Nigeria - Power Minister Resigns Before Privatisation Amid Allegations Of Corruption

Nigeria's power minister resigned on Tuesday, the presidency said, two months before preferred bidders were due to be announced in a privatisation process meant to overhaul the country's ailing electricity sector.
There were reports in some Nigerian newspapers on Tuesday Barth Nnaji and President Jonathan had interests in a company involved in the bidding process for two state assets up for sale.
A spokesman for Nnaji confirmed the minister had a stake in such a company, but said there was no conflict of interest because regulators had been informed.
The spokesman declined to say why Nnaji resigned, and no reason was given in the announcement of the resignation by the presidency.
"He didn't like the totally wrongful accusations he had a conflict of interest in this process. These were planted by vested interests," spokesman told reporters.
"He would rather go about his private business."
It is highly unusual for Nigerian politicians to resign over conflicts of interest in a country that still ranks low on the Transparency International corruption perceptions index.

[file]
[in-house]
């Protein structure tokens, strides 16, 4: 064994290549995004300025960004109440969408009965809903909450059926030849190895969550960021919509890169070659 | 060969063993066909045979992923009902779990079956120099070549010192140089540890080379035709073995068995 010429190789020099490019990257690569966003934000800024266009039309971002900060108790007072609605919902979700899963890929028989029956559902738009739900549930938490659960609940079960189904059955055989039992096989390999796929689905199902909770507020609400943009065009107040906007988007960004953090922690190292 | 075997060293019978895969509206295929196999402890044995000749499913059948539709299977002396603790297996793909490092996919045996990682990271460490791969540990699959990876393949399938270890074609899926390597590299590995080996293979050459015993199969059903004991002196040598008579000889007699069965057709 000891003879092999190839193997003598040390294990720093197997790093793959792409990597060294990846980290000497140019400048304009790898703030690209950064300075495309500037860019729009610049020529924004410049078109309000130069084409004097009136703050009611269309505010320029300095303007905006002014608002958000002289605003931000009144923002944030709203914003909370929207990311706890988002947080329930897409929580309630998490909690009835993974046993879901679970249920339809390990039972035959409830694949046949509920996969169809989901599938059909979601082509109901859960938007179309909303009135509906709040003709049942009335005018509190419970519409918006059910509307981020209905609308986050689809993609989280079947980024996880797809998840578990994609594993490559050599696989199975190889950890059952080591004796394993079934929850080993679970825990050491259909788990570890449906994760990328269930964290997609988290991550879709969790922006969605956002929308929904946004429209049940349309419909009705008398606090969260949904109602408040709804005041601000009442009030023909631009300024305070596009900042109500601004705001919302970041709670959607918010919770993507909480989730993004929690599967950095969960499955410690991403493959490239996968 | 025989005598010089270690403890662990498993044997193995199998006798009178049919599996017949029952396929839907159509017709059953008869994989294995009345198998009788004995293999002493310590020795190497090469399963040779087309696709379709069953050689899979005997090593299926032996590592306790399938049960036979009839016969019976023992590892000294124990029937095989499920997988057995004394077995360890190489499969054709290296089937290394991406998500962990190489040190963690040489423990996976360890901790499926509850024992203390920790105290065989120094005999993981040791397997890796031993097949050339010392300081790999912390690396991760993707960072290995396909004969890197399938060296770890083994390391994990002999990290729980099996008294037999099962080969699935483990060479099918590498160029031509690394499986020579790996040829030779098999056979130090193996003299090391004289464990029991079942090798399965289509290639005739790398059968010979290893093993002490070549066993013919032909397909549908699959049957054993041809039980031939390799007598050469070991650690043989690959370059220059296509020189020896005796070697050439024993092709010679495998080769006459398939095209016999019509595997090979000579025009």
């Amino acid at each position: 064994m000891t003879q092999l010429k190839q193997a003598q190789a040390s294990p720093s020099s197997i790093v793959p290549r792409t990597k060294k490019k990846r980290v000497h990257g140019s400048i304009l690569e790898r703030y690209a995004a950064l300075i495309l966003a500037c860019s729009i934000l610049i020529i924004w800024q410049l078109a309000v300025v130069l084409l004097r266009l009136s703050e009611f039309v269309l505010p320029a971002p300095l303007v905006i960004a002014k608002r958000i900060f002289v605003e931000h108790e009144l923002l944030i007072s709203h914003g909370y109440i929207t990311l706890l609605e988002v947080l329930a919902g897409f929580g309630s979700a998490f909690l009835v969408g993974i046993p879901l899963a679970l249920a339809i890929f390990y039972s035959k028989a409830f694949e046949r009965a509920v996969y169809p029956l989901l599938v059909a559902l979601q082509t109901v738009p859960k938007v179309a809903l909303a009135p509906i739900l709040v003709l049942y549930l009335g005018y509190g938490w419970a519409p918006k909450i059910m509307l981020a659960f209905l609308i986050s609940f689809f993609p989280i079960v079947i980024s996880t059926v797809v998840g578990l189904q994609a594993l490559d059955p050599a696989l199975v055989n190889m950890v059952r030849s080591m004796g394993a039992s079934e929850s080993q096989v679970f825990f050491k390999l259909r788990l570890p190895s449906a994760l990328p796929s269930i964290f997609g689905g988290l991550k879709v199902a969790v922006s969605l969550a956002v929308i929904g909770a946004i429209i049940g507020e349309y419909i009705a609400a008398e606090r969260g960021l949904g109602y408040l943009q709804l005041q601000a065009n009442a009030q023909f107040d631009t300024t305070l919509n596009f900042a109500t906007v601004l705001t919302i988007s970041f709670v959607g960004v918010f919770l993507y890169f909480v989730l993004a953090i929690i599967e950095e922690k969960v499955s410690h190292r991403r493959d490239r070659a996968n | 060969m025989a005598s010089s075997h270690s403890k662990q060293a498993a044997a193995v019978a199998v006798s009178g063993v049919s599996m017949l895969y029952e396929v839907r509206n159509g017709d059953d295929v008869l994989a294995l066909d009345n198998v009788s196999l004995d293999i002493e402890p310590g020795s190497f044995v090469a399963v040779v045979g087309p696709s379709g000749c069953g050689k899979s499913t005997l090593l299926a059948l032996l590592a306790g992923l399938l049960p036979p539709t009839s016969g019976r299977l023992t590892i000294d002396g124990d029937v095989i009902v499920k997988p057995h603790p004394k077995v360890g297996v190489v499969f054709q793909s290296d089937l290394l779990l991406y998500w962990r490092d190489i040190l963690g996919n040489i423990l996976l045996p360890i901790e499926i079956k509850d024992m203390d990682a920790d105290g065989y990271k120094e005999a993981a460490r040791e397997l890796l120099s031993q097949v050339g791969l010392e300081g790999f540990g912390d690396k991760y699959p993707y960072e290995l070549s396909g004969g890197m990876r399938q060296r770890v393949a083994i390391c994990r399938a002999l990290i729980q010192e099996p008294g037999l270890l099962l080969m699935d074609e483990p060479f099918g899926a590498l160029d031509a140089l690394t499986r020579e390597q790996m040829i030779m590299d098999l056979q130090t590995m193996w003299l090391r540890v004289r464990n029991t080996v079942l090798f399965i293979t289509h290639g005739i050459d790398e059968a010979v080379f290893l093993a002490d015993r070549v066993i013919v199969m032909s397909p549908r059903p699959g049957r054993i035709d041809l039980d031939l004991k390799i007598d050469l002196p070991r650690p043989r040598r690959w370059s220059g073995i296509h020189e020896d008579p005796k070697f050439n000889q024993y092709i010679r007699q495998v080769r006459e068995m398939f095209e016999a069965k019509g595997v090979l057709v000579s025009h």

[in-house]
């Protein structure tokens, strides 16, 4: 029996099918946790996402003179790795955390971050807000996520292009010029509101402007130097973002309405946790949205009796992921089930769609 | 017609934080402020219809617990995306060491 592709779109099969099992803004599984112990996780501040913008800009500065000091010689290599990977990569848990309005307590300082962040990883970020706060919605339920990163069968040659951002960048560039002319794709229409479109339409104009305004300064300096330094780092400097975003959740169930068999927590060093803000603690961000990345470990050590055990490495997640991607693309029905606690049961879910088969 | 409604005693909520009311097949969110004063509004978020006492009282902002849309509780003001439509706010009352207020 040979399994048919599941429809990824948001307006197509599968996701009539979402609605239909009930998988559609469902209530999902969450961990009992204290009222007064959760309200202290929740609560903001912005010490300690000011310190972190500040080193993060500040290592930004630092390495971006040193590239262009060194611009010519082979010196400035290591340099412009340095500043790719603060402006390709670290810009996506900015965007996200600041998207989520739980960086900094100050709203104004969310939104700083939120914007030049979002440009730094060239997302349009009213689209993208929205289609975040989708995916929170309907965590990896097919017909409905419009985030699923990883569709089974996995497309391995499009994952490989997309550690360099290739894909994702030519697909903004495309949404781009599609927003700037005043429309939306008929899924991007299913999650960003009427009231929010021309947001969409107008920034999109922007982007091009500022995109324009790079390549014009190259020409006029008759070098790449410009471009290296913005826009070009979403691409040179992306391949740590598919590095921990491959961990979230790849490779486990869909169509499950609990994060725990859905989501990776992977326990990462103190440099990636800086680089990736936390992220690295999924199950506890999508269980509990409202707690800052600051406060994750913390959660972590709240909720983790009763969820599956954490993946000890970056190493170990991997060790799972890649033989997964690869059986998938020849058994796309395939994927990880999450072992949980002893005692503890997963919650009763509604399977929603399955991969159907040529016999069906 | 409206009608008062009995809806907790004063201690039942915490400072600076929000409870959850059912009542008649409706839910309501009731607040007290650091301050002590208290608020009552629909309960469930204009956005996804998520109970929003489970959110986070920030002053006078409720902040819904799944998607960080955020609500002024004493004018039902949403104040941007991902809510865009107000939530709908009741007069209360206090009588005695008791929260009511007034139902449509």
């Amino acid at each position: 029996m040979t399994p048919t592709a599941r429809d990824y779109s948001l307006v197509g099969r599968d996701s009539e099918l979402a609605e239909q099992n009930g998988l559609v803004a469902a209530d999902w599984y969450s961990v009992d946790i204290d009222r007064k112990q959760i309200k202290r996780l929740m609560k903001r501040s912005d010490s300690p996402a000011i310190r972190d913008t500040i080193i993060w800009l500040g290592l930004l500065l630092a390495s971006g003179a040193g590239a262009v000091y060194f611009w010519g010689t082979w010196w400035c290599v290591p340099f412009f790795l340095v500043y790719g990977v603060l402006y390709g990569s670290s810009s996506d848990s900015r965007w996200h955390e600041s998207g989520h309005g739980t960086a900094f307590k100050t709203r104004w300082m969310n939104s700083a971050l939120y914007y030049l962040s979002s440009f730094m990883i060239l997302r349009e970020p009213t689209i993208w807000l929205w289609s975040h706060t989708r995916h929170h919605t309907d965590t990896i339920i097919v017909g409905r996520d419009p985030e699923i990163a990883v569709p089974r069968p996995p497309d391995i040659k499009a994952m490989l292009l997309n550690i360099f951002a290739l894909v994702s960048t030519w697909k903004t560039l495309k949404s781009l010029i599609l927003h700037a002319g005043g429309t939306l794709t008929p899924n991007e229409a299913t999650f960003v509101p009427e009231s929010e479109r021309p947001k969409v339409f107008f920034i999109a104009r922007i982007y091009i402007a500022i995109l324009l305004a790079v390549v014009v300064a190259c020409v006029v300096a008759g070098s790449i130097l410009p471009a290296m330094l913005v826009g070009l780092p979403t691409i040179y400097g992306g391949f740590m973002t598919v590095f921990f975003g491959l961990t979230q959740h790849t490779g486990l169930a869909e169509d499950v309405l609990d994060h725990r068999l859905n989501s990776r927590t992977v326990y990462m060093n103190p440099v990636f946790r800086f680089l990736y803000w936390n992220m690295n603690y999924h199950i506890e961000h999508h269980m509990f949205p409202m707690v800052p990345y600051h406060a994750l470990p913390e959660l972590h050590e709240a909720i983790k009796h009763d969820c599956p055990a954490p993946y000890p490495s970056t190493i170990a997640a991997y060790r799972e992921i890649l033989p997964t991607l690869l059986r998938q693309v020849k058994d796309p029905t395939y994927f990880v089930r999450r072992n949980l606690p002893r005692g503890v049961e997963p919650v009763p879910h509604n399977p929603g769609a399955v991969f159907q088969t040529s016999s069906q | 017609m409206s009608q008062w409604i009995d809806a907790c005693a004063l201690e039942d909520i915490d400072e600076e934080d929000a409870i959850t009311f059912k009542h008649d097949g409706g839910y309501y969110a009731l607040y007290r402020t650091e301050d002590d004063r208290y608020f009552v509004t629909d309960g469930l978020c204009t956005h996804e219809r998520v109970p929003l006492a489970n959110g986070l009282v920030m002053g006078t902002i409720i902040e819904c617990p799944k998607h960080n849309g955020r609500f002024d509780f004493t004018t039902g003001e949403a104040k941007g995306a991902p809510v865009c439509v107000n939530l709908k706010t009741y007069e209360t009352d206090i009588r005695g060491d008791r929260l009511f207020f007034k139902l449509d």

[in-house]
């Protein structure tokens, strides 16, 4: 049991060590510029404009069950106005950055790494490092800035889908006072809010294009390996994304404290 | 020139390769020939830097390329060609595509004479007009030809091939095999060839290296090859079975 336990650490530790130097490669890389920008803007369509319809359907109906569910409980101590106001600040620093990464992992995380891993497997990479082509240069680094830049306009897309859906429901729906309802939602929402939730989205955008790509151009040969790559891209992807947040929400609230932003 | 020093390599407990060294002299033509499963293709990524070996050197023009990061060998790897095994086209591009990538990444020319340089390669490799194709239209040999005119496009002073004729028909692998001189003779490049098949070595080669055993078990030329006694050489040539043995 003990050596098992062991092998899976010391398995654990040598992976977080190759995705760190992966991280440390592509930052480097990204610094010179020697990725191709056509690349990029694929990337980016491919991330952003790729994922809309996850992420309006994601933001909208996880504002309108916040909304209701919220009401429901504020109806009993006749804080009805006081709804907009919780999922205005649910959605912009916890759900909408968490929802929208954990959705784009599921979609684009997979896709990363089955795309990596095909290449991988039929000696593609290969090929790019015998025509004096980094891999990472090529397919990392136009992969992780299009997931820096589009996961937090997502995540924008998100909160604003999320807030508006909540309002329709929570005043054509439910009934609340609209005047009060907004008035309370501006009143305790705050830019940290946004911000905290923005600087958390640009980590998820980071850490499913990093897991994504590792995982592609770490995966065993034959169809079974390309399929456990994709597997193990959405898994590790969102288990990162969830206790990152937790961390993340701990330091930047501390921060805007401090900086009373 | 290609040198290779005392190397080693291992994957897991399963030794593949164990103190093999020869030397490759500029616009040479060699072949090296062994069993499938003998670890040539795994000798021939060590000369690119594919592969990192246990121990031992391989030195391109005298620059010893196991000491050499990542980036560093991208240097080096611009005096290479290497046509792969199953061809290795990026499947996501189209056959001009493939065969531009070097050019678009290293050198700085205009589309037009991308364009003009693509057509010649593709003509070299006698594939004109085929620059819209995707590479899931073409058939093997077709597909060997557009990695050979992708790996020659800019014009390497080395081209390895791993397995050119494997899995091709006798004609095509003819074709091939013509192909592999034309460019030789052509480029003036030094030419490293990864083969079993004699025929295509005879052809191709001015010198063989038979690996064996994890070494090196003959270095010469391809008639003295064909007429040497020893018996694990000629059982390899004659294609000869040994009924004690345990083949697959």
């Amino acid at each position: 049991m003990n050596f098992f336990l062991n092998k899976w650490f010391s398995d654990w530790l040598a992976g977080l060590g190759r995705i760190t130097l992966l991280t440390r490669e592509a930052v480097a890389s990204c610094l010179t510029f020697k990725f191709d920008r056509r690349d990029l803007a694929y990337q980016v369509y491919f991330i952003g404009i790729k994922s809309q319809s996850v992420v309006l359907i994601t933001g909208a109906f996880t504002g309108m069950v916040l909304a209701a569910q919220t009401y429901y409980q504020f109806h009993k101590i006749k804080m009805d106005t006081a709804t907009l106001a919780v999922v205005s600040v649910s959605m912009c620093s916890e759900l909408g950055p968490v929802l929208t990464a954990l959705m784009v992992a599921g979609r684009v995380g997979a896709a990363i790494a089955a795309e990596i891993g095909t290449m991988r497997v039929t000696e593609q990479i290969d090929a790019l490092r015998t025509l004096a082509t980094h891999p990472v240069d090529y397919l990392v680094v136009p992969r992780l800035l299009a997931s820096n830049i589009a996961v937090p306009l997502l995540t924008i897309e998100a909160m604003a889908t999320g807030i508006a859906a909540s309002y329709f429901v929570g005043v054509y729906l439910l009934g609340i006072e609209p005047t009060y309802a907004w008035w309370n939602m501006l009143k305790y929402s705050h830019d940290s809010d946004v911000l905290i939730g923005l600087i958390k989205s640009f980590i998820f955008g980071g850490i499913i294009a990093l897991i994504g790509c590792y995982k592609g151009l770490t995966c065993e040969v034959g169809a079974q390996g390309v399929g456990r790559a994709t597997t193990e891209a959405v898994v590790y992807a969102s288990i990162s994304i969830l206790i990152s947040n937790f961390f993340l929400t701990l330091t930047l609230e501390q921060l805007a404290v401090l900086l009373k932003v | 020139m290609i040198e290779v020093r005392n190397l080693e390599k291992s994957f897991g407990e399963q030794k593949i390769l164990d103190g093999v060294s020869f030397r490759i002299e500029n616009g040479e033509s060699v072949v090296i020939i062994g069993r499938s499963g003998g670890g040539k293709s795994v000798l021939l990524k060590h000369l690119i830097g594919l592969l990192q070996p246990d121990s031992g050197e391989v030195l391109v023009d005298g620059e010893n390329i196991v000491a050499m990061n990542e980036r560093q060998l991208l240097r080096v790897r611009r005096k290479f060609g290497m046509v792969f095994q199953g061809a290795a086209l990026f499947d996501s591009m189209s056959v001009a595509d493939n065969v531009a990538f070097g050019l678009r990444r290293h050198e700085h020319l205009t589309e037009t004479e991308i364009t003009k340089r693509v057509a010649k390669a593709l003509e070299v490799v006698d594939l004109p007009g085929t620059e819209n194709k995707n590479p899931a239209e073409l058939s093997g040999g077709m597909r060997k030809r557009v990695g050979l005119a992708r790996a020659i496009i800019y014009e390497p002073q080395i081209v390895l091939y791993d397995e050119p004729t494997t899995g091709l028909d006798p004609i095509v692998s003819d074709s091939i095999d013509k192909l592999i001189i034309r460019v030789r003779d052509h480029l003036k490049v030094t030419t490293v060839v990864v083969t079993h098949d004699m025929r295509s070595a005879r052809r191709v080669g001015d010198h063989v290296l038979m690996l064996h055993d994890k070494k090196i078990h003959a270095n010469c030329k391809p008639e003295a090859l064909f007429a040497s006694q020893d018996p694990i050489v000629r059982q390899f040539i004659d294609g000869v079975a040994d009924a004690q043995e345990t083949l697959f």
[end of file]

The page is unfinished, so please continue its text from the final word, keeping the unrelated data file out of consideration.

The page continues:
Nigeria plans to sell off 11 distribution and six generation companies as part of plans to privatise a power sector rife with inefficiency and corruption.
Economists and investors say a lack of power is one of the biggest brakes on growth in Africa's second biggest economy. Chronic power shortages are also a major headache for Nigerians.
Preferred bidders for the 17 successor companies are due to be announced on October 23, the Bureau of Public Enterprises (BPE) has said.
The privatisation agency has said Nigeria's economy could be growing at over 10 percent, compared with around 6.5 percent now, if it solved its power crisis, but it would need $15-$20 billion of investment in the next three years.
Nigeria holds the world's seventh largest natural gas reserves but decades of governments have chosen to cash in on crude oil sales rather than investing for domestic power needs.
Nigeria only provides its 167 million inhabitants with around a quarter of the amount of electricity used by New York City, leaving those who can afford it to use expensive diesel generators and those who can't to live without any power.
President Jonathan has made reforming the power sector a priority and a significant upsurge in electricity output would bring him support from the Nigerians who have been disappointed with his progress since taking office last year.

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